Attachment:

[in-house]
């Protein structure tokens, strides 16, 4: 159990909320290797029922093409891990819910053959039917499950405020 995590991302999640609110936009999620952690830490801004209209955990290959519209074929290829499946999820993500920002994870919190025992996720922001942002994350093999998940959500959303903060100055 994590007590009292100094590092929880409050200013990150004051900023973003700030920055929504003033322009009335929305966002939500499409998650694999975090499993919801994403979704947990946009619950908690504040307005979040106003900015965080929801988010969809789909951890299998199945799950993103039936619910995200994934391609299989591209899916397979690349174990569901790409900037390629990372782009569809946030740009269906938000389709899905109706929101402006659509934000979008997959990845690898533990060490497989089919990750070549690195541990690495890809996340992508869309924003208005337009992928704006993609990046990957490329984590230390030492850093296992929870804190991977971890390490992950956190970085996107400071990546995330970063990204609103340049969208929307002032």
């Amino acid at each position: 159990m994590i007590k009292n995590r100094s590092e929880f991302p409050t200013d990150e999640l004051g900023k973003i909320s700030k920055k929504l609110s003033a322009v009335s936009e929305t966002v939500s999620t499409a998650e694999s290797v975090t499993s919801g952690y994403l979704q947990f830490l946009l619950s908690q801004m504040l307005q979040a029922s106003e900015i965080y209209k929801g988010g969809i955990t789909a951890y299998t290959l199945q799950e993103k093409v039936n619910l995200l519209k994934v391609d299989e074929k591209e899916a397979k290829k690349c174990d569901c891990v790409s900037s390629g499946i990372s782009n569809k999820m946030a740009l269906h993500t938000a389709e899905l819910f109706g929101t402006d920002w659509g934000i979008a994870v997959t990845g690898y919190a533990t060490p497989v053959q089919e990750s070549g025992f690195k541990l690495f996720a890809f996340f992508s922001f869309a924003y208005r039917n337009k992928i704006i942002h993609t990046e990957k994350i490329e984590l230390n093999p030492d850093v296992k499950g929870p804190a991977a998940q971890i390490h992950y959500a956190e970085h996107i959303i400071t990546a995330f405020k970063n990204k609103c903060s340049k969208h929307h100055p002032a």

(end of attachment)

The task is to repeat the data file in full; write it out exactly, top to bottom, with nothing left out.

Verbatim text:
[in-house]
């Protein structure tokens, strides 16, 4: 159990909320290797029922093409891990819910053959039917499950405020 995590991302999640609110936009999620952690830490801004209209955990290959519209074929290829499946999820993500920002994870919190025992996720922001942002994350093999998940959500959303903060100055 994590007590009292100094590092929880409050200013990150004051900023973003700030920055929504003033322009009335929305966002939500499409998650694999975090499993919801994403979704947990946009619950908690504040307005979040106003900015965080929801988010969809789909951890299998199945799950993103039936619910995200994934391609299989591209899916397979690349174990569901790409900037390629990372782009569809946030740009269906938000389709899905109706929101402006659509934000979008997959990845690898533990060490497989089919990750070549690195541990690495890809996340992508869309924003208005337009992928704006993609990046990957490329984590230390030492850093296992929870804190991977971890390490992950956190970085996107400071990546995330970063990204609103340049969208929307002032």
């Amino acid at each position: 159990m994590i007590k009292n995590r100094s590092e929880f991302p409050t200013d990150e999640l004051g900023k973003i909320s700030k920055k929504l609110s003033a322009v009335s936009e929305t966002v939500s999620t499409a998650e694999s290797v975090t499993s919801g952690y994403l979704q947990f830490l946009l619950s908690q801004m504040l307005q979040a029922s106003e900015i965080y209209k929801g988010g969809i955990t789909a951890y299998t290959l199945q799950e993103k093409v039936n619910l995200l519209k994934v391609d299989e074929k591209e899916a397979k290829k690349c174990d569901c891990v790409s900037s390629g499946i990372s782009n569809k999820m946030a740009l269906h993500t938000a389709e899905l819910f109706g929101t402006d920002w659509g934000i979008a994870v997959t990845g690898y919190a533990t060490p497989v053959q089919e990750s070549g025992f690195k541990l690495f996720a890809f996340f992508s922001f869309a924003y208005r039917n337009k992928i704006i942002h993609t990046e990957k994350i490329e984590l230390n093999p030492d850093v296992k499950g929870p804190a991977a998940q971890i390490h992950y959500a956190e970085h996107i959303i400071t990546a995330f405020k970063n990204k609103c903060s340049k969208h929307h100055p002032a």